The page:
Digital Object Identifier 10.1109/JQE.2002.806188
(a)
(b)
Fig. 1.
multichannel. (b) Schematic electronic circuit of the multichannel filter.
(a) Schematic optical circuit for realizing a wave demultiplexer with
the cavity modes [5]. Doing so, however, tends to require de
tailed tunings of the cavity properties, which represent a chal
lenge in device designs and fabrications.
In this paper, we introduce a photonic crystal demultiplexer
structure based upon the coupling among a microcavity with an
ultralowquality factor and transmission resonators with high
quality factors, as shown schematically in Fig. 1(a). The config
uration consists of
transmission resonators,
a microcavity with lowquality factor. Each resonator possesses
a resonant frequency at a particular signal frequency channel,
to allow for a frequencyselective transmission of the frequency
channel into the corresponding waveguide. In general, in trans
mission resonator configurations, signals at frequency channels
away from the resonant frequency are reflected. Here, however,
we introduce a theoretical criterion to show that by appropriate
design of the waveguide branches, the overall reflection from
the demultiplexer device can, in fact, be completely eliminated
for all frequency channels. We substantiate our theoretical anal
ysis with numerical and experimental work. In such, our design
represents an optical analog of a classic electronic filter circuit,
as shown in Fig. 1(b), where
rated by
inductance–capacitance (LC) resonant circuits with
near 100% efficiency and no reflections [15].
branches, and
channels can be perfectly sepa
00189197/03$17.00 © 2003 IEEE
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JIN et al.: REFLECTIONLESS MULTICHANNEL WAVELENGTH DEMULTIPLEXER IN A TRANSMISSION RESONATOR CONFIGURATION161
(a)
(b)
Fig. 2.
composed of twodimensional photonic crystal. (b) Corresponding straight
waveguide.
(a) Cross section of the wave demultiplexer with two channels
Let us start by considering the case with only two channels
before we generalize the analysis to
a structure consisting of an input waveguide split into two out
going waveguides at a Tbranch, as shown in Fig. 2(a). Within
each outgoing waveguide, we place a resonator, labeled
,respectively.Eachoftheresonatorsissymmetricalwithtwo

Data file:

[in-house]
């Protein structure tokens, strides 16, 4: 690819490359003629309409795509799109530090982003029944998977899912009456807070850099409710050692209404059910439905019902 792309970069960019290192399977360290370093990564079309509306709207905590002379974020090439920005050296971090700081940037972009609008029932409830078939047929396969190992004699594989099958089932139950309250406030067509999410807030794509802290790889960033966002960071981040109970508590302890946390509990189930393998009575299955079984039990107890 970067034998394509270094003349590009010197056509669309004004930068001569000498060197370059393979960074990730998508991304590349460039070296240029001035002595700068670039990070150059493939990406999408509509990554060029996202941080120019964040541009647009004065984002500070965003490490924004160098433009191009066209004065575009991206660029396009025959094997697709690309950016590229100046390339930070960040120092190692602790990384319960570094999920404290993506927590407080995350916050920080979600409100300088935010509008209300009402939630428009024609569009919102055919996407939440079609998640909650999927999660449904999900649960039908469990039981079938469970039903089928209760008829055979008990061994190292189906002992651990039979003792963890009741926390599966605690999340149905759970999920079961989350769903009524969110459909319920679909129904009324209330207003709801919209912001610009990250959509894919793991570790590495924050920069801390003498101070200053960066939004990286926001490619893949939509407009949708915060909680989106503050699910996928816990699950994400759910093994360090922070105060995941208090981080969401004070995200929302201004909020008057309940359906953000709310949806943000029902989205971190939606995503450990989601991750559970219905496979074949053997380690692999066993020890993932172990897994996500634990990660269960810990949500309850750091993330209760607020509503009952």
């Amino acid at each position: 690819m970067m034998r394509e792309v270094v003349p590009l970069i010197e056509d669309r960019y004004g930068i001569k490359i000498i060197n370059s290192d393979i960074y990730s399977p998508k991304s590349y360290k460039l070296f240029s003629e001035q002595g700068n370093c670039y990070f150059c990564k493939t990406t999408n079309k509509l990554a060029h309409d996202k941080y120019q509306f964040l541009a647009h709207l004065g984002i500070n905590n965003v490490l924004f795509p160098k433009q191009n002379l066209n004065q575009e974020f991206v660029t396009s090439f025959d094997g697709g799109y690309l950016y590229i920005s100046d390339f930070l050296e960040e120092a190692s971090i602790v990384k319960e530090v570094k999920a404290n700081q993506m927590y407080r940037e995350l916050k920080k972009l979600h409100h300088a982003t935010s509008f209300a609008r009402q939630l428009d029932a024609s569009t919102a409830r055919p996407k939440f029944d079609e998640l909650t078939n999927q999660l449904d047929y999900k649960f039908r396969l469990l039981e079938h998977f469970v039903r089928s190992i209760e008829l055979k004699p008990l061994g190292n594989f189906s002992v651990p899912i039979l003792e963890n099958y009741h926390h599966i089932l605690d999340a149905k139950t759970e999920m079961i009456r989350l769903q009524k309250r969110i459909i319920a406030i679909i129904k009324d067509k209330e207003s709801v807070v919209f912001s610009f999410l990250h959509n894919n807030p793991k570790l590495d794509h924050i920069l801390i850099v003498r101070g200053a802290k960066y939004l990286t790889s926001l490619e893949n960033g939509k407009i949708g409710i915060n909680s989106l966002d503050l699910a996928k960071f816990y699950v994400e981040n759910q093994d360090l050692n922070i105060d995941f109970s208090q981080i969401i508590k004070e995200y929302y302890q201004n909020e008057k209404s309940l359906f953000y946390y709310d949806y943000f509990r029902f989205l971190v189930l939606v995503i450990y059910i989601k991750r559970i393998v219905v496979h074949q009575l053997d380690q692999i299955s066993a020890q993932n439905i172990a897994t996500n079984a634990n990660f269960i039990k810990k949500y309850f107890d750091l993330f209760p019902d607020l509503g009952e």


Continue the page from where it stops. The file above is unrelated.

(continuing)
cylinders at either side of the defect cylinder. Furthermore, the
Tbranchwaveguideandthebentwaveguidescanbeconsidered
as an ultralowquality factor microcavity, labeled as
Therefore, we can describe the whole optical system in terms
of the coupling among the three microcavities, and deduce its
properties using coupled mode theory. As the losses of the cavi
ties can be designed to be very small, and the coupling between
the cavities
and is negligible, the coupling equations can
be written as [17]
channels. We consider
and
[16].
(1)
(2)
(3)
(4)
where
of the resonant modes for
the decay rate of the microcavity
through the port
the input and output waves at the port
represents the coupling coefficient between resonant cavities.
Using (1)–(4), the transmittivity
, respectively, and the reflectivity , can be determined as in
(5)–(7), shown at the bottom of the page.
For a full demultiplexing operation in a wavelengthdivi
sionmultiplexing (WDM) system, we would like to completely
transmit each frequency channel to an appropriate corre
sponding output waveguide without any reflection or crosstalk.
In this twochannel WDM device, therefore, we will be pri
marily interested in the response function of the system in
the vicinity of the resonant frequencies
we would like the reflectivity to vanish, i.e.,
frequency channels
and. Also, at each frequency channel
or, we would like the corresponding transmittivity,
, respectively, to reach 100%, while the other transmittivity
becomes zero, in order to eliminate crosstalk. From (5)–(7),
shown at the bottom of the page, one could easily check that
this ideal behavior can be achieved provided that the following
three criteria are satisfied:
and aretheresonant frequenciesand theamplitudes
(
due to the power escape
,and denote the field amplitudes of
), respectively, is
, respectively, and
andat the portsand
and. Ideally,
, for both
or
(8)
(9)
(10)
Here, in (8) and (10),
cavities in the outgoing waveguides.
Let us give a brief physical discussion of each of these three